Tag Archives: Turkey

Syria: How Global Power Works

Like this; from the New York Times:

With evidence that powerful new weapons are flowing to both the Syrian government and opposition fighters, the bloody uprising in Syria has thrust the Obama administration into an increasingly difficult position as the conflict shows signs of mutating into a full-fledged civil war.

Secretary of State Hillary Rodham Clinton said on Tuesday that the United States believed that Russia was shipping attack helicopters to Syria that President Bashar al-Assad could use to escalate his government’s deadly crackdown on civilians and the militias battling his rule. Her comments reflected rising frustration with Russia, which has continued to supply weapons to its major Middle Eastern ally despite an international outcry over the government’s brutal crackdown…

Meanwhile, the report goes on to note that the rebels are being armed by the Turks with assistance from other Muslim powers.  Here’s what is actually going on:

No one outside of the precincts of the West gives a hoot about the sufferings of the Syrian people.  We here in the United States are disgusted with the mayhem and slaughter but people who are not like us don’t care – they only look at the mayhem and slaughter and think, “can I gain any advantage out of it?”.  No amount of moralizing by Obama and Clinton or anyone in the West will make the least impression upon the Turks, Russians, Iranian,  Saudis or anyone else who is so far involved in the war in Syria.  In fact, they’ll probably view such statements as a sign of weakness – figuring that if we really had a pair we’d intervene so we can grab what advantage we want out of the situation.  Holding back and lecturing all concerned is, in the view of such people, the act of cowards.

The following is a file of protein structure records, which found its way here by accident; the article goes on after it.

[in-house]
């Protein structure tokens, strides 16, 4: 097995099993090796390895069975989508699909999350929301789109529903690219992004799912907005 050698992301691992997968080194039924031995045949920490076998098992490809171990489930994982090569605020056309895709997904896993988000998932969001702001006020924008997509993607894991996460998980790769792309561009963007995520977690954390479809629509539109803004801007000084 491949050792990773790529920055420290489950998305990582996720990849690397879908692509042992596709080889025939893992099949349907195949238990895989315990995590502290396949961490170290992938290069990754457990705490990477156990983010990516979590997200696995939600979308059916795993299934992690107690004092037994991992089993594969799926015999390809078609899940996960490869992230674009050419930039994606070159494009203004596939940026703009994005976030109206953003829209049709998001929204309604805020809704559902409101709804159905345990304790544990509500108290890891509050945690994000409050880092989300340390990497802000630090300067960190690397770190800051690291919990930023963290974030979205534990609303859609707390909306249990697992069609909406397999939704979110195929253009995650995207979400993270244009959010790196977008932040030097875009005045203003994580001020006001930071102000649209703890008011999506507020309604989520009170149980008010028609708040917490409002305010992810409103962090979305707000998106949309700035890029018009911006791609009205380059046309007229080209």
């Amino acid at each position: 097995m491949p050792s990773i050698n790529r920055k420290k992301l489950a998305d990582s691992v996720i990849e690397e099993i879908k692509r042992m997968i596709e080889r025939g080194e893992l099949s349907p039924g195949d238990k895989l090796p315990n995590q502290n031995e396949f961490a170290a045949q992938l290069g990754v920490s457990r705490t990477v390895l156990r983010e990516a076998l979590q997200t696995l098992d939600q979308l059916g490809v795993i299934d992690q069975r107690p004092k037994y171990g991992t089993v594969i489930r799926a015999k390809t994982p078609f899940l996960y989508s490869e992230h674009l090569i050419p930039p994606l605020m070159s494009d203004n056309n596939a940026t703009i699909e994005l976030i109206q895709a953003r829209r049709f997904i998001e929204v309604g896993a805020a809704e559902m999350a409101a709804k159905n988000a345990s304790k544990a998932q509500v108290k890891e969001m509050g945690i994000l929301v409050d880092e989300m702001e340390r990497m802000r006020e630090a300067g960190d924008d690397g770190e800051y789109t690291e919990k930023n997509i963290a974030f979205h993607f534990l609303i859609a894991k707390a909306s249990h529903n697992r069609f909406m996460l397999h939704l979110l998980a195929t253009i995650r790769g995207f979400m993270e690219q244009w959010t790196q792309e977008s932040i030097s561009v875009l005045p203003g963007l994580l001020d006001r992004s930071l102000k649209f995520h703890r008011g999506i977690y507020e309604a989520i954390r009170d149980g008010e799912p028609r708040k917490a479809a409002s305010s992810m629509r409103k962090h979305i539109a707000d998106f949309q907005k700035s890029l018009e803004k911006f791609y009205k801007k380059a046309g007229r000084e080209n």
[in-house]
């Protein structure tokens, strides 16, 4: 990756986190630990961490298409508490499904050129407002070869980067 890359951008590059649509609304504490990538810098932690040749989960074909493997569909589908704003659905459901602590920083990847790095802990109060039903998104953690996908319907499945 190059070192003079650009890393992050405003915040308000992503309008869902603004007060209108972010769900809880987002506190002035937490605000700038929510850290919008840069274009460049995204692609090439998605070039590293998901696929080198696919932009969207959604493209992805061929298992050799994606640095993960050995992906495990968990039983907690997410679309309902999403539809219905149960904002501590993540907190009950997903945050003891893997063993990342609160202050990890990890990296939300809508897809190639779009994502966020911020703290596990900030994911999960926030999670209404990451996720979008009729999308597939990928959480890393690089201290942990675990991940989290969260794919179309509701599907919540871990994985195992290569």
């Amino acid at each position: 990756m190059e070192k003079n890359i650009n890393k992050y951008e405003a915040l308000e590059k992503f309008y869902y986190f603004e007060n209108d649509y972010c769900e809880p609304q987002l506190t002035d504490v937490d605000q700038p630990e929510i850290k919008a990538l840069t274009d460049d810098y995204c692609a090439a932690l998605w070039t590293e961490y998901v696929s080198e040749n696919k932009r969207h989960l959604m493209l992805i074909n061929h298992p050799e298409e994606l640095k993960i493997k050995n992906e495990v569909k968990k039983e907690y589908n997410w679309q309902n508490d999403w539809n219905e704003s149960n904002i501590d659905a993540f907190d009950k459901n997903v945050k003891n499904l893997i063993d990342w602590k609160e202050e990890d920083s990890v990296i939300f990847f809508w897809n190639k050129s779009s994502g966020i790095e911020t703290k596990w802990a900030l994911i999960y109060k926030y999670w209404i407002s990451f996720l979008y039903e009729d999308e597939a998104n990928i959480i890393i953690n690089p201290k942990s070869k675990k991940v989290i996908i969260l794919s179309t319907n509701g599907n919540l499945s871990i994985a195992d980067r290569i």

Russia and Iran want to maintain their Syrian ally.  Iran because it allows Iran to keep up pressure in Israel while also allowing Iran to project power in to the center of the middle east.  Russia because Syria is on Turkey’s southern flank and puts the Turks between two fires if any Russo-Turkish conflict arises…plus it sticks a finger in our eye and Putin (utter fool that he is) thinks that Russia’s proper role is to oppose the United States (the truth is that Russia can only survive in alliance with the United States, but Putin is just too blinded by his Great Russian nationalism to see this).  In service of this goal the Iranians have shipped thugs to Syria for the purpose of massacring Syrians who oppose the Assad regime (probably the very same thugs the Iranians use to massacre Iranians who oppose the Mullah’s regime in Teheran…so, they’re likely experienced killers who no how to choke off a rebellion).  Russia won’t send troops but is clearly sending arms – and in spite of bland words to the contrary, is sending arms which are useful in fighting the increasingly competent Syrian rebels.